Hindsight is 20/20. So why don’t we take better advantage of it?
I’ve written in the past about the importance of project retrospectives — taking time at the end of a project to distill lessons learned and improve our processes and systems for the next project.
But even when organizations conduct these reviews consistently, it can be challenging to make them truly productive.
And that has to do with human psychology. Too often retrospectives are perceived — sometimes accurately, sometimes not — as an opportunity to assign blame. People enter with their defenses up, and they look for explanations that place responsibility elsewhere.
The result are retrospectives that are filled with tension. Conversions may be overly confrontational. Or team members may be unwilling to share their true thoughts and ideas, for fear that what they say will be held against them.
Plus, when we’re looking for a fall guy, we’re missing opportunities to learn the lessons that can make a real difference to future projects.
To host a productive retrospective, you’ll have to look beyond what went wrong and help the team focus on the ideas and insights that can create real improvement.
How to Run a Blameless Project Retrospective
Effective retrospectives are about the future. After all, there’s not much to do about a project that is already completed. The goal of a retrospective is to extract the learnings that will improve upcoming projects.
To do that, leaders must create an atmosphere of trust — and they must keep the rest of the team focused on the bigger goal.
Here are some ways to keep retrospectives positive and productive.
1. Gather anonymous feedback. To lead a useful conversation, you’ll need to get input from everyone. That way you’ll understand what’s on people’s minds and what the key points of discussion should be.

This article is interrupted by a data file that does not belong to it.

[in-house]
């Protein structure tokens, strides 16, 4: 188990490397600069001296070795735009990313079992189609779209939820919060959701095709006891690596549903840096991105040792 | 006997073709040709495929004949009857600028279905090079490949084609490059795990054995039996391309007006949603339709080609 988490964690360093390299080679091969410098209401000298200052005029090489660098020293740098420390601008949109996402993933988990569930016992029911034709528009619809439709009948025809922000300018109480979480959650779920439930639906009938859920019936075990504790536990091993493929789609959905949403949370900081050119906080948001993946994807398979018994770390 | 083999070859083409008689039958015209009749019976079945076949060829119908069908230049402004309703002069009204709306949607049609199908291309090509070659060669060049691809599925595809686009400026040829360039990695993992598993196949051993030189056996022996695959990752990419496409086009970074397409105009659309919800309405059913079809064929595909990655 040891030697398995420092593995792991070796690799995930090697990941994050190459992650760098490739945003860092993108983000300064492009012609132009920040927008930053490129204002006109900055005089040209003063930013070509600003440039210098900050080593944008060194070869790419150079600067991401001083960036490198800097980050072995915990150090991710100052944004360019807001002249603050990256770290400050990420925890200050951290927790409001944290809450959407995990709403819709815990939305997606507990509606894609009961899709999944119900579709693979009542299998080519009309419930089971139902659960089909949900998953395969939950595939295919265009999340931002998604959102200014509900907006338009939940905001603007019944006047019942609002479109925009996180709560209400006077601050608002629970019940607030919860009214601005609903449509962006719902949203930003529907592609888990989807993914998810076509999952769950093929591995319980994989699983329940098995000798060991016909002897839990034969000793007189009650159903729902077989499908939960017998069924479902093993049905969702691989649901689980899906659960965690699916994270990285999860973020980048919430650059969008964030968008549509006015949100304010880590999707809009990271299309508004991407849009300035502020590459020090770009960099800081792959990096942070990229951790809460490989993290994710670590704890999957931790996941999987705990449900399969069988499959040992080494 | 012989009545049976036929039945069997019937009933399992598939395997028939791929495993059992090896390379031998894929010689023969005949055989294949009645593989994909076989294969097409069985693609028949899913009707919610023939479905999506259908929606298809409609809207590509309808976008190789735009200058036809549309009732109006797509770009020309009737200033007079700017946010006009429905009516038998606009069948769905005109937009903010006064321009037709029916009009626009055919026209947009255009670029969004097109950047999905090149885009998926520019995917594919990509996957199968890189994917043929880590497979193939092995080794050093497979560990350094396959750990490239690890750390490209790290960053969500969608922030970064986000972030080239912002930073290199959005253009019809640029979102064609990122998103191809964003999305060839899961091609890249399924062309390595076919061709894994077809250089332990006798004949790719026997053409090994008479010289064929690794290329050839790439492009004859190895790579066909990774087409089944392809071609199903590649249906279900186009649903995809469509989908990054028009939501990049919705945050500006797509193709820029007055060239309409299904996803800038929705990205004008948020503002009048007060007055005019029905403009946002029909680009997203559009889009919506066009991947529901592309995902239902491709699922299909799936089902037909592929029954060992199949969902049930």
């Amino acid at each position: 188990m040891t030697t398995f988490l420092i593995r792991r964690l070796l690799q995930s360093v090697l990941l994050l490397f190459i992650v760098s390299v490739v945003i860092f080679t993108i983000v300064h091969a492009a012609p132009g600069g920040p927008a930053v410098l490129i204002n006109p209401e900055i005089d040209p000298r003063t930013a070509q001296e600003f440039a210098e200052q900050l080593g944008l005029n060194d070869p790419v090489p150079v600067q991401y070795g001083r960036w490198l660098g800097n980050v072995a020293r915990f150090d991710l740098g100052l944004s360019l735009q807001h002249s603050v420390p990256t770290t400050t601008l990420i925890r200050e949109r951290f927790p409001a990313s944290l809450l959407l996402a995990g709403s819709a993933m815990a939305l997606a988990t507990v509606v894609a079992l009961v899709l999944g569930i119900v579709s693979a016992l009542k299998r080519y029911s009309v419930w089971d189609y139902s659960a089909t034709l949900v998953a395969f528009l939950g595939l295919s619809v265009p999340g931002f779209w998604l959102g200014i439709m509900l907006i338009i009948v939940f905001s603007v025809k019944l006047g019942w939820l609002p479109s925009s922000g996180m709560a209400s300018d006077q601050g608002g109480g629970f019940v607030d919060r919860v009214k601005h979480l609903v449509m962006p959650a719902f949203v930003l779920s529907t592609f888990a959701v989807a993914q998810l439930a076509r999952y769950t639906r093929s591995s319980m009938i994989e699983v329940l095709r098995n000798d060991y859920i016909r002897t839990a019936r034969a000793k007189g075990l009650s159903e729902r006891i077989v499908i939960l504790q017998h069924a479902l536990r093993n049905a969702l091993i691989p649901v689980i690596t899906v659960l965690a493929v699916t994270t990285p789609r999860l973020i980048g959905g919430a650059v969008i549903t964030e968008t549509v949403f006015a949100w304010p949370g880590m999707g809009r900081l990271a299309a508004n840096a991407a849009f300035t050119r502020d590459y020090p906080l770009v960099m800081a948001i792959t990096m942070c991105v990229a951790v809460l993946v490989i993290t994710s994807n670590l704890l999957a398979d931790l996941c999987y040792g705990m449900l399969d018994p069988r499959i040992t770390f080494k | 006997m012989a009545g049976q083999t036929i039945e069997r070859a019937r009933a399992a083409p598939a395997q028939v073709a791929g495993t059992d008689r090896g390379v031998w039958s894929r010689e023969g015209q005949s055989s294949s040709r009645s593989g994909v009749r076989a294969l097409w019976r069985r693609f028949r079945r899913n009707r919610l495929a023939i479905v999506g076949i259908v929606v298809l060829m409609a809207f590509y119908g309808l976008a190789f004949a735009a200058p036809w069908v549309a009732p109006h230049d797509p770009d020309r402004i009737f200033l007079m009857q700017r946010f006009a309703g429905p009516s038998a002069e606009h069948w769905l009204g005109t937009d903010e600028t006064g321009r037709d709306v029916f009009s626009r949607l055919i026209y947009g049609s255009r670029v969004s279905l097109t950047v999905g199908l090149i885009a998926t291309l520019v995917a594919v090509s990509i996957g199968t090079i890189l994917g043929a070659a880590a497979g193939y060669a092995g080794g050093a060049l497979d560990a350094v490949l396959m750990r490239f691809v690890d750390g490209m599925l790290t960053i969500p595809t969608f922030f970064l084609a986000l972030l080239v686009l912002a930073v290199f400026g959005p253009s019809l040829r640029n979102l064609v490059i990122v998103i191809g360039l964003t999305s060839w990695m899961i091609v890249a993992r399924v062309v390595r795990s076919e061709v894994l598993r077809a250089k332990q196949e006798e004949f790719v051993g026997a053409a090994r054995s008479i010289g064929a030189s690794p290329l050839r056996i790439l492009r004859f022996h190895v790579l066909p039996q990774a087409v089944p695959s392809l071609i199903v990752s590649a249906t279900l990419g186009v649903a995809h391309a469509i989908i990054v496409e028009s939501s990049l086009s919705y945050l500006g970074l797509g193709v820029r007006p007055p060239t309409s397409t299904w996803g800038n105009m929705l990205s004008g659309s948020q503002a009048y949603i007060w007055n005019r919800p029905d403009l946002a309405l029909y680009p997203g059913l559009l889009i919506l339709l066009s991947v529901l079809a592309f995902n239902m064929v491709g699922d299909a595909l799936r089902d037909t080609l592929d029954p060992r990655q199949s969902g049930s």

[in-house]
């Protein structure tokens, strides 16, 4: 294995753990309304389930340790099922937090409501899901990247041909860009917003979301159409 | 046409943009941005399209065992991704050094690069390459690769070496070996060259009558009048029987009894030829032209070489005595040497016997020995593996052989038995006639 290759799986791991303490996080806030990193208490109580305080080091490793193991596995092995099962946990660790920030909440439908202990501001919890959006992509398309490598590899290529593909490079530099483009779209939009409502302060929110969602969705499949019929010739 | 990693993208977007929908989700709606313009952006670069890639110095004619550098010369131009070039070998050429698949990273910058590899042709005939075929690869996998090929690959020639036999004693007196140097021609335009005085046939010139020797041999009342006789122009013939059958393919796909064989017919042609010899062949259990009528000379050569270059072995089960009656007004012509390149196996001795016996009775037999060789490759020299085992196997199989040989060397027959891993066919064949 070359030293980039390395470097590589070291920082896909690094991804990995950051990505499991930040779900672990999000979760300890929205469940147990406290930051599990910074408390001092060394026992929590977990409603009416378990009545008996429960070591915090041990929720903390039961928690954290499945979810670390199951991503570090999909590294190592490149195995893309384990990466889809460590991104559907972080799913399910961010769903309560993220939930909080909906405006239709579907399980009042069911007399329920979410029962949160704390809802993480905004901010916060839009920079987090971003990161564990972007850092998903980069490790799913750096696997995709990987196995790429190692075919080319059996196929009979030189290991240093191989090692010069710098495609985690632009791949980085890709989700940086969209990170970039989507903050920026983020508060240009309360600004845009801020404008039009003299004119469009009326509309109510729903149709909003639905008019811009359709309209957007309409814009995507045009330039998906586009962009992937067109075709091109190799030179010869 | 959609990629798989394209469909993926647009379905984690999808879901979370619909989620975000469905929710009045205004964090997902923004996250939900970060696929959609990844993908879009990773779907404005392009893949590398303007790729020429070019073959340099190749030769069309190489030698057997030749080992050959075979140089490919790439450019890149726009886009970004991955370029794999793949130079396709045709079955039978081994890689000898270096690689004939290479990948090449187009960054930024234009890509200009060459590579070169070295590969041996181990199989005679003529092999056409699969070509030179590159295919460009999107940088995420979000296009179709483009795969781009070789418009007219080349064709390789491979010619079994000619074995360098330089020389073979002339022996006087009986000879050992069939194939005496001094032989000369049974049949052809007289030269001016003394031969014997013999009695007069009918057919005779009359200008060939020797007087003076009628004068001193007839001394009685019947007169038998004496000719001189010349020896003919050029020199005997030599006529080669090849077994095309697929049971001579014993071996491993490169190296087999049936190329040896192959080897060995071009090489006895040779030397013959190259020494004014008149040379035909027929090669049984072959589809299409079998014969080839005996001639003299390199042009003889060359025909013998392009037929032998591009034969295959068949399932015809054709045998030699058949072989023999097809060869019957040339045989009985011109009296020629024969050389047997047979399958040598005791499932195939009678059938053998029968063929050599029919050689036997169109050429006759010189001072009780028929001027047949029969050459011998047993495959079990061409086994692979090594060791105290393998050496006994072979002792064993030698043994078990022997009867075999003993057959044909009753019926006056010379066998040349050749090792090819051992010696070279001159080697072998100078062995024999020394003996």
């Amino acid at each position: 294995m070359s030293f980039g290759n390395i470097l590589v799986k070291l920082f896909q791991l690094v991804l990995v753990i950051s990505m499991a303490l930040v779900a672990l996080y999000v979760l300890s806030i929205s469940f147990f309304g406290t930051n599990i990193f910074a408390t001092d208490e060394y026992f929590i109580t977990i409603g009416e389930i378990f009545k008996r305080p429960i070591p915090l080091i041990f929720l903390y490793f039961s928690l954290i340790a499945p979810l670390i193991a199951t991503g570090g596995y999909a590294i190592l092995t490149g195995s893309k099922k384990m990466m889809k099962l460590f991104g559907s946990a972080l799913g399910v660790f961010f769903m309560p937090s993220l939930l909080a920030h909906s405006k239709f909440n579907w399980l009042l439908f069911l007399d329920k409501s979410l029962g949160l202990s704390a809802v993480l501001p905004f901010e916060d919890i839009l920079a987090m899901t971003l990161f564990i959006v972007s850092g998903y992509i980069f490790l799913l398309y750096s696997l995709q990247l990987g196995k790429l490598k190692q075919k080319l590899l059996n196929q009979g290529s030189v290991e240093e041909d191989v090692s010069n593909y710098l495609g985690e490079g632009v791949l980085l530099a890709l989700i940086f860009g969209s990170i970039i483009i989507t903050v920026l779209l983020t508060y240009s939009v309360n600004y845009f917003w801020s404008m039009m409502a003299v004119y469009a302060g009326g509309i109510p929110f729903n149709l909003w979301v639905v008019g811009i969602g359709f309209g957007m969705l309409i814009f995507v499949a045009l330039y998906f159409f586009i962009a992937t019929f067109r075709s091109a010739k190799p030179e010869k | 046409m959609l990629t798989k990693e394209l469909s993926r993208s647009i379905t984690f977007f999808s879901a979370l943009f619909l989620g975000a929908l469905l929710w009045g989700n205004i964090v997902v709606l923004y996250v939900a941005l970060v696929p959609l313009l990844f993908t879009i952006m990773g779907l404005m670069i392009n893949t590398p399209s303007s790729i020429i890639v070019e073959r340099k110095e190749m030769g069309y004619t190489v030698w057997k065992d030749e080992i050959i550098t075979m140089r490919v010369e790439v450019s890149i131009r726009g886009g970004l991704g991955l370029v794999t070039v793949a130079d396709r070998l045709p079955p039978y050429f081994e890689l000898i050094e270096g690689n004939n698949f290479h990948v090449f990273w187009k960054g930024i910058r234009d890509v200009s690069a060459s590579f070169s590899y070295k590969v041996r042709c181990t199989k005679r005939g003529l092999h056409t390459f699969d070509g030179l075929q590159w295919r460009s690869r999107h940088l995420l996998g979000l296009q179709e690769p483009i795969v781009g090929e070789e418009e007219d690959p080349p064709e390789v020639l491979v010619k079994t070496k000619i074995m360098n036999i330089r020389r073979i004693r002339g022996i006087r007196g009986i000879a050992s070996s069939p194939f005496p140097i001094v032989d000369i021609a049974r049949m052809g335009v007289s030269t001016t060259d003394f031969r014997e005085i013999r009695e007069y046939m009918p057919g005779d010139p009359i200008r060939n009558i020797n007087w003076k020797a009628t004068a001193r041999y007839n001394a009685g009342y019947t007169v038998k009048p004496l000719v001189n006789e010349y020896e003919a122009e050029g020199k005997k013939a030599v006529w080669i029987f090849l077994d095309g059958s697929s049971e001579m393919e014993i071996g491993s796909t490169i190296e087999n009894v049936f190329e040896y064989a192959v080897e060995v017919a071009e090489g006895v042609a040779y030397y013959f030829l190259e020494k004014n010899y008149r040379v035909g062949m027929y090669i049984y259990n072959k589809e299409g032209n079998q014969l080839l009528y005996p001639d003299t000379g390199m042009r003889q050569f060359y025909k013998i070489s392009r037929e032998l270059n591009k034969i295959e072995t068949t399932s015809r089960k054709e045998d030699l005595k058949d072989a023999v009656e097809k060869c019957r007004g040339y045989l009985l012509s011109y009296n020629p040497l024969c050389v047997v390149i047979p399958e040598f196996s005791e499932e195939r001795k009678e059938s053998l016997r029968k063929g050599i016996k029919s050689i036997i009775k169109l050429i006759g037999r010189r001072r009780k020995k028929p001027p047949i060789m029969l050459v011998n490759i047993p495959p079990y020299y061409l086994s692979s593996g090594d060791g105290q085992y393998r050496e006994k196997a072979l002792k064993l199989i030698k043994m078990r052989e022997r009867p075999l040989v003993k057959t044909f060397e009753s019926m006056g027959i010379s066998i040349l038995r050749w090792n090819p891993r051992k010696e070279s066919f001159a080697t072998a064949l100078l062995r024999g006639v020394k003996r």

I normally gather anonymous feedback via survey, so people can share freely. You may send one questionnaire to everyone on the team, or you may create customized surveys for key roles, so you can get more in-depth and relevant feedback.
Either way, be sure to include questions about what went well, in addition to exploring things that went wrong.
2. Stay objective. When you ask for feedback, you are opening yourself up for constructive criticism — and you might not enjoy reading some of it. Instead of taking feedback personally, stay objective and look for ways to apply what you’ve learned going forward.
3. Frame the discussion. Remind everyone of the goals of the retrospective and emphasize — as often as necessary — that the objective is not to assign blame.
I particularly like this framing from Norm Kerth, author of Project Retrospectives: A Handbook for Team Review, which remind us to assume good intentions from everyone involved in the project:
“Regardless of what we discover, we understand and truly believe that everyone did the best job they could, given what they knew at the time, their skills and abilities, the resources available, and the situation at hand.”
4. Highlight the good stuff. Retrospectives are about more than dissecting past problems. It’s equally important to recognize what the team did well, so you can pull the best practices forward into future projects.
5. Operate from a place of curiosity. Curiosity diffuses judgement and opens the door to great insight. Ask probing questions and seek better understanding of the feedback, ideas, and suggestions that others bring to the table. And encourage others to do the same. The better the team understands one another’s perspectives, the more productive the discussion will be.
6. But don’t shy away from identifying root causes. It is human nature to blame ourselves and others when things go wrong. But even when it seems obvious who is to blame for an error, the root cause is rarely so simple. More often, a gap in procedures, planning, training, or resourcing has contributed to the issue. Taking time to identify and understand that gap will enable your team to close it in the next project and prevent similar problems in the future.
Most of all, remember that your team takes their cues from you. If you’re defensive, aggressive, or accusing, they will be also. If you accept feedback gracefully and model collaborative problem-solving, your team will feel empowered to do the same.
And that is what enables your team to improve their performance on future projects.